Be careful how you sit. You are feeling great now that you have greeted the interviewer and things are already going in your favor. This is not all that complicated but you would be surprised to know that many people mess this up. Ok, what should you do? You should approach the chair and place any materials you brought with you on the table in front of the chair. Pull the chair out and have a seat. Adjust the seat forward toward the table. You should sit upright. I have seen many candidates slump or slouch and it just makes them look sloppy and nervous. Fold your hands in your lap and keep them there unless you must use them to emphasize a point you are making. Do not get carried away with hand gestures because this can become distracting. Also, do not fidget with things that are in front of you on the table. Don’t spin your pencil or tap you finger. Do not play with your papers. In some interviews the panel will place things on the table in front of you just to see if you will play with them. The point with all of this is that you need to be attentive to the interviewer and pay them respect by looking interested in being there. You’re now in the game and ready for the first question.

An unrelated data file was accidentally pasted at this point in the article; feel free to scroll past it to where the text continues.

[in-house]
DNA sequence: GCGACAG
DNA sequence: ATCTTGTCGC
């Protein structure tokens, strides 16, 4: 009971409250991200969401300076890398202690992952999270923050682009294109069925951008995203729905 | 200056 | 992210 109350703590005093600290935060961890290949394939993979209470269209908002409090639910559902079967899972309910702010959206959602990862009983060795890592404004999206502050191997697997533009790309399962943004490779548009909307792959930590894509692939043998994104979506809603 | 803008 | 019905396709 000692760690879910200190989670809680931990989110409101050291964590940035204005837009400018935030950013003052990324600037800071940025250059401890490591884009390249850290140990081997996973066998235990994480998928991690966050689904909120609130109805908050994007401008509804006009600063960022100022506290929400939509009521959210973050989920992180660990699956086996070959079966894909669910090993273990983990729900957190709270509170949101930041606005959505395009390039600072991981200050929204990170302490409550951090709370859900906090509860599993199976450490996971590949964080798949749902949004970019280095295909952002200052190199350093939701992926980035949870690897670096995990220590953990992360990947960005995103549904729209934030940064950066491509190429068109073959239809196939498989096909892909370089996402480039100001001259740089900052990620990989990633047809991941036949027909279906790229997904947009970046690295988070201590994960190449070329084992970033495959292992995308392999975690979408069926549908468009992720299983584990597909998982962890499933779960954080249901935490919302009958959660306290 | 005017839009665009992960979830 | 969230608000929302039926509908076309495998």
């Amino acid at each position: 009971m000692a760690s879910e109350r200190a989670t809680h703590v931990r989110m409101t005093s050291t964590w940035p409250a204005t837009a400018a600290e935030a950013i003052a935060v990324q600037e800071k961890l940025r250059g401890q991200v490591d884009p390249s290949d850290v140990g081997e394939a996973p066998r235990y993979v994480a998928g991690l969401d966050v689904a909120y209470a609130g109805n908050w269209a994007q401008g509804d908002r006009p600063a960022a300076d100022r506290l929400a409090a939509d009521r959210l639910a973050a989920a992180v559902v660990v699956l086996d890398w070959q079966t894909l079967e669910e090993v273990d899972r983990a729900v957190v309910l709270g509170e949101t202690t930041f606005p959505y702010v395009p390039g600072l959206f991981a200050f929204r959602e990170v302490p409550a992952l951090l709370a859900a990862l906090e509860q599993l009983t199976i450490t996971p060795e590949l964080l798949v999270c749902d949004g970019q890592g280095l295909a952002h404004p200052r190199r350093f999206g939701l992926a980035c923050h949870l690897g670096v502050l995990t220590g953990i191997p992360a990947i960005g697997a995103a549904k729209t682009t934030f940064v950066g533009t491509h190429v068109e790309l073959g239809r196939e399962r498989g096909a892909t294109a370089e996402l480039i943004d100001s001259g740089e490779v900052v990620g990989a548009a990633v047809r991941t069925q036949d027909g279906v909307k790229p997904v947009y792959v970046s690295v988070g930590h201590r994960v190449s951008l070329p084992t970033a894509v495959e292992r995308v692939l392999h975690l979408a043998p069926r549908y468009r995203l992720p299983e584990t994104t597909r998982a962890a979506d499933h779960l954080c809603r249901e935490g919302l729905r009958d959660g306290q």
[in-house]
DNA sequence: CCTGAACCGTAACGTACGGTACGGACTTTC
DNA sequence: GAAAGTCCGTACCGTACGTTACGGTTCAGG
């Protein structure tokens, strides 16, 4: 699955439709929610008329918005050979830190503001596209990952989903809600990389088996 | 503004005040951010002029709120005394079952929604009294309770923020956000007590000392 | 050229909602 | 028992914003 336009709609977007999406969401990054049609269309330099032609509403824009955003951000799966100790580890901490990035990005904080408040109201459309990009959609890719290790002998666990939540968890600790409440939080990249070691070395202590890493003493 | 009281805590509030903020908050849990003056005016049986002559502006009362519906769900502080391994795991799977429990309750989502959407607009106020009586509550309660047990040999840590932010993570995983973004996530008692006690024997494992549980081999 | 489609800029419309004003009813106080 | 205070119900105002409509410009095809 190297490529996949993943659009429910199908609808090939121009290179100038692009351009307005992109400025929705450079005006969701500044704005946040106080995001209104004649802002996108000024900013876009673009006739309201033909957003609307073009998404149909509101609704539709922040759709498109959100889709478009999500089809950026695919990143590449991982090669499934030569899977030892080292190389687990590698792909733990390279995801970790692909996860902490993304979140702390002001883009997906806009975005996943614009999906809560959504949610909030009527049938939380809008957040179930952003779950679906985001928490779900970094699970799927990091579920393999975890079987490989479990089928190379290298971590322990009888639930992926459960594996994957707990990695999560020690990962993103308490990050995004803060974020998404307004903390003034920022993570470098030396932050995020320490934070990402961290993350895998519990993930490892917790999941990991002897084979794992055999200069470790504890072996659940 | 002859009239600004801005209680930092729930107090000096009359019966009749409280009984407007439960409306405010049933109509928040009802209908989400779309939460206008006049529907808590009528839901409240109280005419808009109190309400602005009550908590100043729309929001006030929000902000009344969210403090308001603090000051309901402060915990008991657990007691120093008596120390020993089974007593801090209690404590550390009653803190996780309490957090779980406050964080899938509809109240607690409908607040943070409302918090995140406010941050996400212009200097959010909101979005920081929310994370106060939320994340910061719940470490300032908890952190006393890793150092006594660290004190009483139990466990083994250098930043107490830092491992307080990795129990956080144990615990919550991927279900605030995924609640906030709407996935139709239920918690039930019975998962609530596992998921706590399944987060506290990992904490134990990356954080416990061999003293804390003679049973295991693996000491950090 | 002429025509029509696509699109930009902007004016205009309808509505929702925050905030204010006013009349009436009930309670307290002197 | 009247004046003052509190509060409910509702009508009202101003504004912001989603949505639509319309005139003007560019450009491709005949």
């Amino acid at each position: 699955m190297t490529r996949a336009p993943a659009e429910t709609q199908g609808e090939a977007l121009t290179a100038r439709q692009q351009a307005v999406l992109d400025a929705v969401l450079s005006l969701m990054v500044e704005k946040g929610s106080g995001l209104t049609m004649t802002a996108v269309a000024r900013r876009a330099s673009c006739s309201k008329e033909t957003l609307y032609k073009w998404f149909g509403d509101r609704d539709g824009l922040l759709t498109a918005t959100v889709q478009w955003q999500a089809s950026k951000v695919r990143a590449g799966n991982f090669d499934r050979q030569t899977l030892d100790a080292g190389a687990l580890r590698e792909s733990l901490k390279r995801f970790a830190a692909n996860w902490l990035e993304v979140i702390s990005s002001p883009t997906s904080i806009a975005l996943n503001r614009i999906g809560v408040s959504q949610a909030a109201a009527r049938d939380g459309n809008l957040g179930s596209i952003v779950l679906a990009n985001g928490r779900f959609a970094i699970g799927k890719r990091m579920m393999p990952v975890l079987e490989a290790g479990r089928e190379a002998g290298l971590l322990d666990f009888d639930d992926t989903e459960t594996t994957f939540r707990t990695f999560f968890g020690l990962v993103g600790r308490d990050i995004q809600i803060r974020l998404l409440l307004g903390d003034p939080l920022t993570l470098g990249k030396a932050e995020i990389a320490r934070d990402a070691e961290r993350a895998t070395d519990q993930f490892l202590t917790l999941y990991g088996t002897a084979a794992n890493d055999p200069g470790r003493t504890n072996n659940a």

When the questions begin to come, remember to make eye contact with the questioner. Be very careful to make eye contact with everyone in that room. Clean up your bum’s and your um’s and you will be on your way to success.